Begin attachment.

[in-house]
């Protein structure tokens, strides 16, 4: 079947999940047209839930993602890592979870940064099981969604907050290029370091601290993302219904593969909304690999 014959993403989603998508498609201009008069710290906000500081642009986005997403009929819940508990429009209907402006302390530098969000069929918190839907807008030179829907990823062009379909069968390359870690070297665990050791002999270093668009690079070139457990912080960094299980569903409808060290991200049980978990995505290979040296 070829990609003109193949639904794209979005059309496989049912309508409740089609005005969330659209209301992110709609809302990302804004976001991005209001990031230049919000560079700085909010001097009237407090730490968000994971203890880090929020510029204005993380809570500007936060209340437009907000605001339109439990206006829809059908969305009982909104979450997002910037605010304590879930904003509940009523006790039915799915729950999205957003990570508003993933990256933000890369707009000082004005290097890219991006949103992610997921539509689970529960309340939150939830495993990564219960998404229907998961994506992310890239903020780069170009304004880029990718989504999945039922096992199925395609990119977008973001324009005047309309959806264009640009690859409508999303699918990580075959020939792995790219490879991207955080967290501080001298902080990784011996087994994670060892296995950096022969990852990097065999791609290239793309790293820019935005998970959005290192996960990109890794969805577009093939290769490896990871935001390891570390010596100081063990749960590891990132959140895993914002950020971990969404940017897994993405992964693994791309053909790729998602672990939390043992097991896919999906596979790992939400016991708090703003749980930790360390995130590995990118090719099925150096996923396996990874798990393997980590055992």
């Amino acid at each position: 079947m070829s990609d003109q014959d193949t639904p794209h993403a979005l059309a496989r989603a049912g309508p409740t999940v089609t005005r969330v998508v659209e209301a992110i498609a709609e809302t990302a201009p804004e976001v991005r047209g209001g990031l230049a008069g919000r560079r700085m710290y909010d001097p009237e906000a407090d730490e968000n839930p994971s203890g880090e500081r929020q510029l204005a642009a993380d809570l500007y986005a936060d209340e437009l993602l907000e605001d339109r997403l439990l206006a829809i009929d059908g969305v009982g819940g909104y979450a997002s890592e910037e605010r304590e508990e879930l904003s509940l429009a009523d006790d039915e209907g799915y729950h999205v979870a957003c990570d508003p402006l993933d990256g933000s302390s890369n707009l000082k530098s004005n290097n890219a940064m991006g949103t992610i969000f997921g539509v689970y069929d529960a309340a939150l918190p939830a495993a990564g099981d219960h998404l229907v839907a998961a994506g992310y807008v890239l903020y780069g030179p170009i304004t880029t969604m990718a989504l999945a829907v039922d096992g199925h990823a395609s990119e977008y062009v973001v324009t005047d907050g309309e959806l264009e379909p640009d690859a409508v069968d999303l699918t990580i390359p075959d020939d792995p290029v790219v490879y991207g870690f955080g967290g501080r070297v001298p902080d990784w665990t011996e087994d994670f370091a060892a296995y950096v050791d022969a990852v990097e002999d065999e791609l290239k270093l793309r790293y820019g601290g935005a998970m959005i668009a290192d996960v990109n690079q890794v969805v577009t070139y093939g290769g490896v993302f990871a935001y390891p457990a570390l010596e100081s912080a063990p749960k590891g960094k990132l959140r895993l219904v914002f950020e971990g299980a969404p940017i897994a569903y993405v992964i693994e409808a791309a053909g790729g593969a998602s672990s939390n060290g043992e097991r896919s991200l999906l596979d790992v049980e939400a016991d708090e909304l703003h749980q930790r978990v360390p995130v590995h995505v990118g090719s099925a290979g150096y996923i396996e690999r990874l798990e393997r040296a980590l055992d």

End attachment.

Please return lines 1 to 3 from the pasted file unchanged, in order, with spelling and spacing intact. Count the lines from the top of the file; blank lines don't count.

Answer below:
[in-house]
């Protein structure tokens, strides 16, 4: 079947999940047209839930993602890592979870940064099981969604907050290029370091601290993302219904593969909304690999 014959993403989603998508498609201009008069710290906000500081642009986005997403009929819940508990429009209907402006302390530098969000069929918190839907807008030179829907990823062009379909069968390359870690070297665990050791002999270093668009690079070139457990912080960094299980569903409808060290991200049980978990995505290979040296 070829990609003109193949639904794209979005059309496989049912309508409740089609005005969330659209209301992110709609809302990302804004976001991005209001990031230049919000560079700085909010001097009237407090730490968000994971203890880090929020510029204005993380809570500007936060209340437009907000605001339109439990206006829809059908969305009982909104979450997002910037605010304590879930904003509940009523006790039915799915729950999205957003990570508003993933990256933000890369707009000082004005290097890219991006949103992610997921539509689970529960309340939150939830495993990564219960998404229907998961994506992310890239903020780069170009304004880029990718989504999945039922096992199925395609990119977008973001324009005047309309959806264009640009690859409508999303699918990580075959020939792995790219490879991207955080967290501080001298902080990784011996087994994670060892296995950096022969990852990097065999791609290239793309790293820019935005998970959005290192996960990109890794969805577009093939290769490896990871935001390891570390010596100081063990749960590891990132959140895993914002950020971990969404940017897994993405992964693994791309053909790729998602672990939390043992097991896919999906596979790992939400016991708090703003749980930790360390995130590995990118090719099925150096996923396996990874798990393997980590055992």
């Amino acid at each position: 079947m070829s990609d003109q014959d193949t639904p794209h993403a979005l059309a496989r989603a049912g309508p409740t999940v089609t005005r969330v998508v659209e209301a992110i498609a709609e809302t990302a201009p804004e976001v991005r047209g209001g990031l230049a008069g919000r560079r700085m710290y909010d001097p009237e906000a407090d730490e968000n839930p994971s203890g880090e500081r929020q510029l204005a642009a993380d809570l500007y986005a936060d209340e437009l993602l907000e605001d339109r997403l439990l206006a829809i009929d059908g969305v009982g819940g909104y979450a997002s890592e910037e605010r304590e508990e879930l904003s509940l429009a009523d006790d039915e209907g799915y729950h999205v979870a957003c990570d508003p402006l993933d990256g933000s302390s890369n707009l000082k530098s004005n290097n890219a940064m991006g949103t992610i969000f997921g539509v689970y069929d529960a309340a939150l918190p939830a495993a990564g099981d219960h998404l229907v839907a998961a994506g992310y807008v890239l903020y780069g030179p170009i304004t880029t969604m990718a989504l999945a829907v039922d096992g199925h990823a395609s990119e977008y062009v973001v324009t005047d907050g309309e959806l264009e379909p640009d690859a409508v069968d999303l699918t990580i390359p075959d020939d792995p290029v790219v490879y991207g870690f955080g967290g501080r070297v001298p902080d990784w665990t011996e087994d994670f370091a060892a296995y950096v050791d022969a990852v990097e002999d065999e791609l290239k270093l793309r790293y820019g601290g935005a998970m959005i668009a290192d996960v990109n690079q890794v969805v577009t070139y093939g290769g490896v993302f990871a935001y390891p457990a570390l010596e100081s912080a063990p749960k590891g960094k990132l959140r895993l219904v914002f950020e971990g299980a969404p940017i897994a569903y993405v992964i693994e409808a791309a053909g790729g593969a998602s672990s939390n060290g043992e097991r896919s991200l999906l596979d790992v049980e939400a016991d708090e909304l703003h749980q930790r978990v360390p995130v590995h995505v990118g090719s099925a290979g150096y996923i396996e690999r990874l798990e393997r040296a980590l055992d």